Current Projects & Active Studies - Kendall College of Arts and Sciences

Current Projects & Active Studies

Dismantling Study
Led by Jenny Lee & Caitlin Paquet
The purpose of this study is to extend previous findings regarding the impact of Exposure, Relaxation, and Rescripting Therapy (ERRT), a brief cognitive behavioral treatment for chronic nightmares, by examining the emotional, cognitive, and behavioral changes following different components of the treatment. Nightmares have been related to a variety of factors including stress, medications, trauma, and substance use. Three prior randomized-controlled trials have established the efficacy of the treatment in reducing nightmares and related distress, other sleep impairments, post-traumatic stress symptoms, and depressive symptoms. The lab’s next step is to determine which, if any, of the treatment components (e.g., exposure, Psychoeducation, relaxation) are the most effective. This echoes the field with regard to the treatment of nightmares and related sleep disturbances, in which people are now looking at the most effective components, effective combinations, and over what length of time.

RCT4 – Cognitive Processing Therapy (CPT) + ERRT
Led by Jenny Lee
The purpose of this study is to extend previous findings regarding the efficacy of a brief treatment for chronic posttrauma nightmares and sleep problems by integrating this treatment with evidence-based treatment for posttraumatic stress disorder (PTSD). Cognitive processing therapy (CPT) is a well-established and efficacious evidence-based psychological treatment for PTSD in both civilian and veteran populations. However, despite such promising evidence, individuals who experience chronic nightmares and sleep problems tend to show smaller gains and persistent nightmares following PTSD treatment. Exposure, relaxation, and rescripting therapy (ERRT) is a promising psychological intervention developed to target trauma-related nightmares and sleep disturbances. Though further evidence is needed, ERRT has exhibited strong support in reducing the frequency and intensity of nightmares, as well as improving overall sleep quality in both civilian and veteran samples. There is a call to research suggesting the importance of treatment studies which focus on interventions that integrate nightmare and sleep symptom treatment with evidence-based treatment for PTSD. In an effort to respond to this call, we will tailor ERRT for use in conjunction with CPT, and preliminarily test ERRT’s additive effect to CPT in treating PTSD in community outpatients.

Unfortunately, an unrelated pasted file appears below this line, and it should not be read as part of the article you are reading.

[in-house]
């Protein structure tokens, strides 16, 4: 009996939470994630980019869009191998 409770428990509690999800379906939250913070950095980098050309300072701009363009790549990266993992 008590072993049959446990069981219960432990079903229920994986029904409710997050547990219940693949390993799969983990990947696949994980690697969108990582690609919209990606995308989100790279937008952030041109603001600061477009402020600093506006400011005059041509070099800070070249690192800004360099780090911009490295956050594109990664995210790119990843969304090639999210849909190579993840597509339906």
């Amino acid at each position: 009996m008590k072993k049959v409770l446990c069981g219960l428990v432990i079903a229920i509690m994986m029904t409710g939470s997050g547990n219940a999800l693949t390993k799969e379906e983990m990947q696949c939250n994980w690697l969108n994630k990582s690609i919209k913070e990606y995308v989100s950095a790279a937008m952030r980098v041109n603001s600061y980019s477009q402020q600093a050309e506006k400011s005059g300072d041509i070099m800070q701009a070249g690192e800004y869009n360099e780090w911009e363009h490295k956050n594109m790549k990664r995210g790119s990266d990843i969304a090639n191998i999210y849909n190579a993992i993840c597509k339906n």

Exposure Relaxation and Rescripting Therapy for Bipolar (B-ERRT)
Led by Dr. Joanne Davis
The purpose of this study will be to adapt the nightmare treatment (ERRT) for trauma-exposed individuals with bipolar disorder. In the past, our studies have excluded individuals with bipolar due to their inherent problems with sleep and the fact that our current treatment does not necessarily address the specific problems of bipolar. This study will aid in determining if such a treatment will be helpful in reducing symptoms (e.g., nightmare frequency, intensity, depression/mania symptoms, and PTSD symptoms) in this specialized population.

Time to Report Rape
Led by Matt Crowley
This project aims to clarify the mean, modal, and range of time frames that sexual assault survivors take to present for a SANE exam and possibly, to report their assault to the police, as well as to identify whether or not certain characteristics are associated with reporting times. We also seek to track arrest and court-related outcomes for sexual assault cases. Through the efforts of this project, we hope to enhance our understanding of reporting decisions, in addition to mitigating the stigma commonly associated with delayed reporting of sexual victimization. This project may be especially relevant in Tulsa, due to the fact that the district attorney’s office consider reports made over six hours after victimization as “delayed.”

The Experience of Dating Violence for Sexual Minority College Students
Led by Matt Crowley
The current study proposes to replicate and expound on current research related to dating violence in college student populations by exploring the prevalence and correlates of dating violence perpetration, victimization, and consequences in the context of sexual minority dating partnerships. Determining constructs and correlates that may be relevant and applicable to this minority population may provide crucial insight into ways to strengthen various aspects of academic and programmatic efforts related to dating violence on campuses throughout the country. This includes the potential not only to influence prevention, but also treatment, reporting, policy, and the overall campus climate.


Past Studies